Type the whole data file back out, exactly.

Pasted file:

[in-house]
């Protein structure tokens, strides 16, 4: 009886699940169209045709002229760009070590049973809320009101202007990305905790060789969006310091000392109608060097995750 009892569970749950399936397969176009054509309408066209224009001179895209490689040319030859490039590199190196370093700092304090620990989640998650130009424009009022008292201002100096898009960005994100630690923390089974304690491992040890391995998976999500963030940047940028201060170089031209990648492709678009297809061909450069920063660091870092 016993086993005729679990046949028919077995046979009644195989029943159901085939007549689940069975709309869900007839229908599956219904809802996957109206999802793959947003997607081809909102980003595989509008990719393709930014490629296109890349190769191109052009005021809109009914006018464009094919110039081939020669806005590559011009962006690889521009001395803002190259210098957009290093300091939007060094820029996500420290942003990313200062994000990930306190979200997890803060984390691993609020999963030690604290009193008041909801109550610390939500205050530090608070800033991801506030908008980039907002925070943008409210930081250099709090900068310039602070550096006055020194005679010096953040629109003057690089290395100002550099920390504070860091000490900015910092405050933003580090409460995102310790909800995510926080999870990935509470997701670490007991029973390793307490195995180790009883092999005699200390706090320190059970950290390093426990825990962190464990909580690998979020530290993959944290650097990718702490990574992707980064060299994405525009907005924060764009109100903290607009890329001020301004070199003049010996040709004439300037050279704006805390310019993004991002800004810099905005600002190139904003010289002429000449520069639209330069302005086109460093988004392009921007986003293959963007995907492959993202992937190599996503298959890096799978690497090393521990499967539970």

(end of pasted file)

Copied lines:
[in-house]
């Protein structure tokens, strides 16, 4: 009886699940169209045709002229760009070590049973809320009101202007990305905790060789969006310091000392109608060097995750 009892569970749950399936397969176009054509309408066209224009001179895209490689040319030859490039590199190196370093700092304090620990989640998650130009424009009022008292201002100096898009960005994100630690923390089974304690491992040890391995998976999500963030940047940028201060170089031209990648492709678009297809061909450069920063660091870092 016993086993005729679990046949028919077995046979009644195989029943159901085939007549689940069975709309869900007839229908599956219904809802996957109206999802793959947003997607081809909102980003595989509008990719393709930014490629296109890349190769191109052009005021809109009914006018464009094919110039081939020669806005590559011009962006690889521009001395803002190259210098957009290093300091939007060094820029996500420290942003990313200062994000990930306190979200997890803060984390691993609020999963030690604290009193008041909801109550610390939500205050530090608070800033991801506030908008980039907002925070943008409210930081250099709090900068310039602070550096006055020194005679010096953040629109003057690089290395100002550099920390504070860091000490900015910092405050933003580090409460995102310790909800995510926080999870990935509470997701670490007991029973390793307490195995180790009883092999005699200390706090320190059970950290390093426990825990962190464990909580690998979020530290993959944290650097990718702490990574992707980064060299994405525009907005924060764009109100903290607009890329001020301004070199003049010996040709004439300037050279704006805390310019993004991002800004810099905005600002190139904003010289002429000449520069639209330069302005086109460093988004392009921007986003293959963007995907492959993202992937190599996503298959890096799978690497090393521990499967539970």